updated 04:10 pm EDT, Thu July 21, 2011
Icahn wants Motorola to consider selling IP
Frequent activist investor Carl Icahn on Thursday triggered a rush on Motorola Mobility's shares after he called on the company to consider selling patents. A 13D filing with the SEC asked the Android smartphone designer to look at "alternatives regarding its patent portfolio to enhance shareholder value." Icahn has 11.36 percent of Motorola's shares and would immediately stand to benefit from any sale.
Motorola's board responded in turn with a rebuttal and said it didn't have any need to sell patents. It argued that its revenue shot up 22 percent in the first quarter of the year and that its patent library, with 17,000 active patents and 7,500 upcoming, was one of the very keys to its success.
The company's claims came at a time when doubts still persisted over its revival as a smartphone-first phone producer. A first full quarter after Motorola's split into two companies, the larger Mobility side posted an $81 million loss and was reporting a bleaker picture than from the past year. Despite a Super Bowl TV ad and the close support of its favorite carrier Verizon, Motorola only sold 250,000 Xoom tablets. Trouble erupted in smartphones as well when the Verizon iPhone arrived, taking away the AT&T exclusivity shelter that had kept Motorola from having to compete with Apple.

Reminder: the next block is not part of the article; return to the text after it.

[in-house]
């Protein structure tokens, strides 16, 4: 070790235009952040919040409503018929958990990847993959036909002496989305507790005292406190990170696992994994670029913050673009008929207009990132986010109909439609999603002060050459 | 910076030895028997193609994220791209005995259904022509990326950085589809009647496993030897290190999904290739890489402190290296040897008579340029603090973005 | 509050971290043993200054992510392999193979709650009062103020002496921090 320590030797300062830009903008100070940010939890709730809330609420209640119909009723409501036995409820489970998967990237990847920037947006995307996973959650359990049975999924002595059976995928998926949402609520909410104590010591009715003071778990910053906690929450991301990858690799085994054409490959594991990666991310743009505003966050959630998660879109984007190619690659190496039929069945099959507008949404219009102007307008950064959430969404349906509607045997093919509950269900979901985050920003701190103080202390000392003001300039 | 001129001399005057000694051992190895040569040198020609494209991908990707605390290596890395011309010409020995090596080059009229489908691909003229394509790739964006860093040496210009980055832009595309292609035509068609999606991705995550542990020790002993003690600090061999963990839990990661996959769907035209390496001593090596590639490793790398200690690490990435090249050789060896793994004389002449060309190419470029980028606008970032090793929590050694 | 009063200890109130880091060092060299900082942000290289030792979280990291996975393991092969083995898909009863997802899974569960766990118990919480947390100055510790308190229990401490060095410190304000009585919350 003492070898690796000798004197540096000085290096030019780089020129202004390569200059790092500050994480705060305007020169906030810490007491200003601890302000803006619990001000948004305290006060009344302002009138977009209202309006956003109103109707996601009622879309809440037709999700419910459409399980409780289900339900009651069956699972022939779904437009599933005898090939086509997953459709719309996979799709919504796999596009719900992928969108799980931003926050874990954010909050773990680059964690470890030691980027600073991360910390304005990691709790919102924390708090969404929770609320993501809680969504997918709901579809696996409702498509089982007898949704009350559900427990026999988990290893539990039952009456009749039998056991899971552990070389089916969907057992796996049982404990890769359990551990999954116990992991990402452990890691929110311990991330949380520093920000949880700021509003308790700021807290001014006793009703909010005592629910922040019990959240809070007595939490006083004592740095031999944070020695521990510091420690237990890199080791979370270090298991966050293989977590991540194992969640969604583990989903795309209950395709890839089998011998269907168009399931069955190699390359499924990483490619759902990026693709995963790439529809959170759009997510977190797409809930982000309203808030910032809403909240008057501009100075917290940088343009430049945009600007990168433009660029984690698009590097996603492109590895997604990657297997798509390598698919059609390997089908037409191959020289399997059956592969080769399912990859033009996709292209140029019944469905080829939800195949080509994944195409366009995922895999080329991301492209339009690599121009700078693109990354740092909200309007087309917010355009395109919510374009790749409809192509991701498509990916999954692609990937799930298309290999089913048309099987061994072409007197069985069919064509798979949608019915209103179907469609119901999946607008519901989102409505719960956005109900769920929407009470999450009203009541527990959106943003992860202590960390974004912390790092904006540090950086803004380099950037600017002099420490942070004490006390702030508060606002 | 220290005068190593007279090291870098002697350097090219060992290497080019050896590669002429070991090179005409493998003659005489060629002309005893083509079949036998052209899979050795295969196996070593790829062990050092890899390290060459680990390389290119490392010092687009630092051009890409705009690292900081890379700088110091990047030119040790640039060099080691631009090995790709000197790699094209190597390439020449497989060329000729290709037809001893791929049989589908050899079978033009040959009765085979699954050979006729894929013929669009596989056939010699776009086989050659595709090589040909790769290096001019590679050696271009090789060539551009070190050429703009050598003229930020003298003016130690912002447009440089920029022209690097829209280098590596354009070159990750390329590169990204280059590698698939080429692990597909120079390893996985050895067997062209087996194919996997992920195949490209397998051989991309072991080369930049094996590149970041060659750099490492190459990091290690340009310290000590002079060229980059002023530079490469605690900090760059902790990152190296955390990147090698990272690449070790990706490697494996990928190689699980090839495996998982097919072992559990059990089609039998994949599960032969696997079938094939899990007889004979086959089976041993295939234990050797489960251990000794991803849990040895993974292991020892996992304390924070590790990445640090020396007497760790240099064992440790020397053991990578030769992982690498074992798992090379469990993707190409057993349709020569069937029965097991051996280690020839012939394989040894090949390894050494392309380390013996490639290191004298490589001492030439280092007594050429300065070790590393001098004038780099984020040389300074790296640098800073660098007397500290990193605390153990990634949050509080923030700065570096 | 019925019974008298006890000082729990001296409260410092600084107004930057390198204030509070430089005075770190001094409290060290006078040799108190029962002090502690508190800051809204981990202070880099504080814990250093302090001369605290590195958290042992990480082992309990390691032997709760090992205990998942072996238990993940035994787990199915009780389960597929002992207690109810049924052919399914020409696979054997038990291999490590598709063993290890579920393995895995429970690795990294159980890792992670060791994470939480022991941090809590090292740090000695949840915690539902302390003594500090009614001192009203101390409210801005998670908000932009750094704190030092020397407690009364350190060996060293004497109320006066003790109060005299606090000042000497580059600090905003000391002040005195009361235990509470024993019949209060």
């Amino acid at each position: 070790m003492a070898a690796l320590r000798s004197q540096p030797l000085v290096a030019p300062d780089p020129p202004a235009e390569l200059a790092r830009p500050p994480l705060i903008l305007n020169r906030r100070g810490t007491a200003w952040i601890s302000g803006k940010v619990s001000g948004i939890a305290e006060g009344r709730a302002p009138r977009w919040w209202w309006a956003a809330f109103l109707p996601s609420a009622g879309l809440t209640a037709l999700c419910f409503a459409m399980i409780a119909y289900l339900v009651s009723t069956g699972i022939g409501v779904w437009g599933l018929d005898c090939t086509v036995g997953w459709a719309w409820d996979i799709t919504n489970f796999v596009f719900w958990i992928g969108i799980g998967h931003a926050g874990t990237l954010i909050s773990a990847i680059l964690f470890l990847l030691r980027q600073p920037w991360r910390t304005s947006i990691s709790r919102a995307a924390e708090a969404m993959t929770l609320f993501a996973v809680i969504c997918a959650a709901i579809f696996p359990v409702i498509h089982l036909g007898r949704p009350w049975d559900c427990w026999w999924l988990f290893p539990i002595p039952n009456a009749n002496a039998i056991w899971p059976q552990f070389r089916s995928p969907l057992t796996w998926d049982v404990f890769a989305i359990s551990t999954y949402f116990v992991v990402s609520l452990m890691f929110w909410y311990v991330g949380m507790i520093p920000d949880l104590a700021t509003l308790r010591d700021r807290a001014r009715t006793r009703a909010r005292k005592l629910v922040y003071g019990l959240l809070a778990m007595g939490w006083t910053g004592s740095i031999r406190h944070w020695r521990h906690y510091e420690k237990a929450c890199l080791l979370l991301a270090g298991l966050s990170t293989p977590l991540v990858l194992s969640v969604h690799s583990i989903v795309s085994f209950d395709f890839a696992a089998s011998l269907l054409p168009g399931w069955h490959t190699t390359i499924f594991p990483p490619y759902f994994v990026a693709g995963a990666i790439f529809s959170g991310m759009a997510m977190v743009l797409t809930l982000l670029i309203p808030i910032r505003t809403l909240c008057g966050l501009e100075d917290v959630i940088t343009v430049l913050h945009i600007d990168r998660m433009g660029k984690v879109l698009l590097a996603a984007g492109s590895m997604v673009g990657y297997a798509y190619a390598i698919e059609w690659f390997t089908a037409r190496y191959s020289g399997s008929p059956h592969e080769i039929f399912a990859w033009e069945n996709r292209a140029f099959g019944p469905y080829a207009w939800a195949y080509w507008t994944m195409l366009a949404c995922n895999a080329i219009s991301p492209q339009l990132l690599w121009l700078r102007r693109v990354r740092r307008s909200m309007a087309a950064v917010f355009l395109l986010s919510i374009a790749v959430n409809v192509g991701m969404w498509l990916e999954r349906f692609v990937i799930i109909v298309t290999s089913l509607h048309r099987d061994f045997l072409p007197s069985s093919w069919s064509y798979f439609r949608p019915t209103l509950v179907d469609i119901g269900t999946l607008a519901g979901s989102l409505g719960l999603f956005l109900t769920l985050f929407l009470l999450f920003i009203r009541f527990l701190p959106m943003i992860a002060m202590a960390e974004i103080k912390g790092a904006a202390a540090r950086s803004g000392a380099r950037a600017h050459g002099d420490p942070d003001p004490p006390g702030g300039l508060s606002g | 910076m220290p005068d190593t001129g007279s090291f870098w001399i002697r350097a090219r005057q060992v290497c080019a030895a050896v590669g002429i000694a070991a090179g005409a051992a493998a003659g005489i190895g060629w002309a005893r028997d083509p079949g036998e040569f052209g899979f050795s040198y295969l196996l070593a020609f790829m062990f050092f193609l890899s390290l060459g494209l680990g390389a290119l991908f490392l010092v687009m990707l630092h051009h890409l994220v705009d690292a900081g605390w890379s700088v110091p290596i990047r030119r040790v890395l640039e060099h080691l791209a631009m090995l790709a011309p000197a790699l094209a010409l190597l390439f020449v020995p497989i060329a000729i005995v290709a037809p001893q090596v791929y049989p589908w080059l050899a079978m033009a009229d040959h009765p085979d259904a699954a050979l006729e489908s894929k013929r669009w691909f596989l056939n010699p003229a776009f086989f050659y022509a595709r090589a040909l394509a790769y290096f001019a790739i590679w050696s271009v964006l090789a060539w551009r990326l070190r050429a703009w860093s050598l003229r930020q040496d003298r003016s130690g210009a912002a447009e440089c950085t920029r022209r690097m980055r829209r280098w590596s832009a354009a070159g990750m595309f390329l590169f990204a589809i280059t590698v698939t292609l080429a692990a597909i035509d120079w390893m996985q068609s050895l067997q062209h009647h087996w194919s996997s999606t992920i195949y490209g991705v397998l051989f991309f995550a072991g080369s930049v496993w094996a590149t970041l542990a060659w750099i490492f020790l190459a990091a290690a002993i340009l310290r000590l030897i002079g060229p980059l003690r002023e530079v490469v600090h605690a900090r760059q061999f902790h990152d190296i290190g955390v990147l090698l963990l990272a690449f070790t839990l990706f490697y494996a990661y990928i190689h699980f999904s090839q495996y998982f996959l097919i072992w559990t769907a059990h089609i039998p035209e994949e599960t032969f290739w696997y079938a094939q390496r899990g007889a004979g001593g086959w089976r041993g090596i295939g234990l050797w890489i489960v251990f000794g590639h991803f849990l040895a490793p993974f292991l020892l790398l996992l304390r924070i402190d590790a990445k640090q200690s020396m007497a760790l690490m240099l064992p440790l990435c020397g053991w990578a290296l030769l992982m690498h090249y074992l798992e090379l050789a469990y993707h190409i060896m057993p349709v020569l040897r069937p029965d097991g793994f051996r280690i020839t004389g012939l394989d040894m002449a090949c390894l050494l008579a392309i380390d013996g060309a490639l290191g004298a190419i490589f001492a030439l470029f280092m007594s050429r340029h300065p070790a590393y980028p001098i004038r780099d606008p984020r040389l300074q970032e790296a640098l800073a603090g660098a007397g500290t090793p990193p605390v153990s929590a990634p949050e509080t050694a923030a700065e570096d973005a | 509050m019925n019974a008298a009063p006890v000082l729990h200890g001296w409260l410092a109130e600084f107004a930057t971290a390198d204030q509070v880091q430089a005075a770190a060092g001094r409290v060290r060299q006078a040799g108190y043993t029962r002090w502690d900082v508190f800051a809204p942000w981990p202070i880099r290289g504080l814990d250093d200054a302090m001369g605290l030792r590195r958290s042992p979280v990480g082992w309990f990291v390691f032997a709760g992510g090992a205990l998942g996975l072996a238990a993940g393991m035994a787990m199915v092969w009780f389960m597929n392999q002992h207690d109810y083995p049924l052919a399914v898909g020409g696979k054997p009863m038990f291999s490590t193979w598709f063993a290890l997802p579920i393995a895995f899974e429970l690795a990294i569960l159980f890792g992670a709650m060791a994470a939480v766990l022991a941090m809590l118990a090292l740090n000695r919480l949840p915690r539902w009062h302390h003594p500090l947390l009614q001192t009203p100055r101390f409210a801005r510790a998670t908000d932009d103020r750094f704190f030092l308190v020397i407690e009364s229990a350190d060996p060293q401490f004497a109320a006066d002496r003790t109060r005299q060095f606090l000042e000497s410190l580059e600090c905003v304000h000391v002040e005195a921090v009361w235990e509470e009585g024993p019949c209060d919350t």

Icahn's hopes for a selloff are likely prompted by the recent Nortel patent sale, where 6,000 patents went to an Apple-led group for $4.5 billion. InterDigital, often a foe of phone designers through its patent demands, has been looking to sell itself off and give a large bundle of patents to whoever was the winning bidder. A patent sale could help Motorola fund itself and get more attention in a market where Apple, HTC, and Samsung are increasingly gaining influence.
Patents have been vital for Motorola in recent months and have led to countersuits against heavyweights like Microsoft that are trying to stifle Android.